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In this photo taken on Sept. 14, 2012, South Korean rapper PSY performs his massive K-pop hit "Gangnam Style" live on NBC's "Today" show in New York. His "Gangnam Style" video has more than 200 million YouTube views and counting, and it's easy to see why. Gangnam is only a small slice of Seoul, but it inspires a complicated mixture of desire, envy and bitterness. It's also the spark for PSY's catchy, world-conquering song. (AP Photo/Invision via AP Images, Jason DeCrow)

With a hip thrust and a pony hop, K-pop star Psy has found his way into our collective consciousness with his music video sensation "Gangnam Style."

In the past month, the tuxedo-clad South Korean artist has performed his megahit and accompanying hip-hop horse dance on "Ellen," "Today," and "Saturday Night Live." The video has been viewed on YouTube 200 million times and inspired numerous parodies.

Sure, the tune is catchy. And the images of Psy and his sexy backup dancers are lavish. But, K-pop, the infectious blend of South Korean hip-hop and electropop, has been around for decades. So why are fans gaga over "Gangnam"?

"I think it's because the song and video are funny and almost ridiculous," says Robert Kojima, 18, of Berkeley, who also follows K-pop's Big Bang and SNSD. "But it's also different from most K-pop, because it has a mature message. Most K-pop is sort of fluff, more eye candy."

As it turns out, the opening track on Park "Psy" Jae-sang's sixth album is a social commentary on life in Gangnam, an affluent neighborhood in Seoul where trust funds are as common as credit cards.

Between opulent scenes and multiple tuxedo changes, Psy is winking at us as from behind those black shades, singing about wanting "a classy lady who can afford a relaxing cup of coffee."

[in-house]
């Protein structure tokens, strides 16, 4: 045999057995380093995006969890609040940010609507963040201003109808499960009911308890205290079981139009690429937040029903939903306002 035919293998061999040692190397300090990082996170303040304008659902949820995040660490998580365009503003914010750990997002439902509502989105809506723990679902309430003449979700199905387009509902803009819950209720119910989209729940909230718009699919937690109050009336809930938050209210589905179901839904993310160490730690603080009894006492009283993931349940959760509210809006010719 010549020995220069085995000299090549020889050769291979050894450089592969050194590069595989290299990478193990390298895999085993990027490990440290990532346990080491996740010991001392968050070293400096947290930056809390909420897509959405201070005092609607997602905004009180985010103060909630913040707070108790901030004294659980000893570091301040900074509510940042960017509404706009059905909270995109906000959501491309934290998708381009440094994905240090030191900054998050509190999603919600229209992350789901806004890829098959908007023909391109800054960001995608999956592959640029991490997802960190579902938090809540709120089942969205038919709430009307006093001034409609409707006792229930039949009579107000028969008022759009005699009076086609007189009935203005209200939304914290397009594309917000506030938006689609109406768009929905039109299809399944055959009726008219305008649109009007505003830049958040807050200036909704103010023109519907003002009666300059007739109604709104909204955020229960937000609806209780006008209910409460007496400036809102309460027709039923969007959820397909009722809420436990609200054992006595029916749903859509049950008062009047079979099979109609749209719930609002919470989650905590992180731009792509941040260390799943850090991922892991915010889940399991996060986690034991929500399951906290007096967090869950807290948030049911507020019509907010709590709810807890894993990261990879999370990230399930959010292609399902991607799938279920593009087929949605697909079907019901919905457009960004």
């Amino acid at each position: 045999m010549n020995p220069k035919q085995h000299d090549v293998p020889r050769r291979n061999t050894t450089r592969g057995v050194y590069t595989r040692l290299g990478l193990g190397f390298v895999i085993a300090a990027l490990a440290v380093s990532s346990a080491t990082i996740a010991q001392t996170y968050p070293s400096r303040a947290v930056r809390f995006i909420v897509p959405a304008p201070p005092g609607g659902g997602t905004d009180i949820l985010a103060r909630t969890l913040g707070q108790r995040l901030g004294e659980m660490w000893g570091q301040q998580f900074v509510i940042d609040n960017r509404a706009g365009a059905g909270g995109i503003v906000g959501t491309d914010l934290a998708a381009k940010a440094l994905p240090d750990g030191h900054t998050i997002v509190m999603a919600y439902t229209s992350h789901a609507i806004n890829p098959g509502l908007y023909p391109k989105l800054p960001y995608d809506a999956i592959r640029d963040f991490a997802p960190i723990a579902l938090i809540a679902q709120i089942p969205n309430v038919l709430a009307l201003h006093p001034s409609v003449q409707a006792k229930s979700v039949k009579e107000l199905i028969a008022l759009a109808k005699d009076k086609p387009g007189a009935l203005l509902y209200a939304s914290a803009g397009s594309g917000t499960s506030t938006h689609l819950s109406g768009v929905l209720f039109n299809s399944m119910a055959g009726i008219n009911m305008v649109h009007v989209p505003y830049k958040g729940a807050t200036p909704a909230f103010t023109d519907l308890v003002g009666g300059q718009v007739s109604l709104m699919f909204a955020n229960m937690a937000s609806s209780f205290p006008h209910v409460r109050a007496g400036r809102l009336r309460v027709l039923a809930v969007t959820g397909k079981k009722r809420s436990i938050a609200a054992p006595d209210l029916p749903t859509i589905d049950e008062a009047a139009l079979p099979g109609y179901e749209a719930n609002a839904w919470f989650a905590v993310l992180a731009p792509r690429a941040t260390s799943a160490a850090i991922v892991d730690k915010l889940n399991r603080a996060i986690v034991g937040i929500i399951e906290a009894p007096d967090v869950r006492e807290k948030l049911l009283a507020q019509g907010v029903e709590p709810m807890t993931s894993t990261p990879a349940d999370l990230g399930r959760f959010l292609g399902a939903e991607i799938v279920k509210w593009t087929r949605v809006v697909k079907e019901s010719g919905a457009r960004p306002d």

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As U.S.-based Korean blogger Jea Kim recently explained on her site, My Dear Korea, "In Korea, there's a joke poking fun at women who eat 2,000-won (about $2) ramen for lunch and then spend 6,000 won on Starbucks coffee. They're called Doenjangnyeo, or soybean paste women, for their propensity to crimp on essentials so they can overspend on conspicuous luxuries, of which coffee is, believe it or not, one of the most common."

It's easy to forget that even as songs entertain us, they also are ways of communicating ideas and tensions about society, says pop culture critic Oliver Wang.

"I think it's brilliant that what most non-Korean-speakers think is some kind of over-the-top music video is actually, itself, a subversive critique of over-the-top upper class mores," says Wang, a sociology professor at Cal State Long Beach.

But the vast majority of fans driving the song's popularity don't speak Korean. They just love the beat.

"It's like the K-pop version of (LMFAO's) "Party Rock Anthem," says John Change, 21, of Berkeley. "It's got all the elements of a great hip-hop song, the bass, the drums, and building tension to the chorus."

And that dance?

"I've been known to bust out the moves with my friends," says Jen Ziang, 25, of Fremont. "It's just so cheesy you can't help but do it."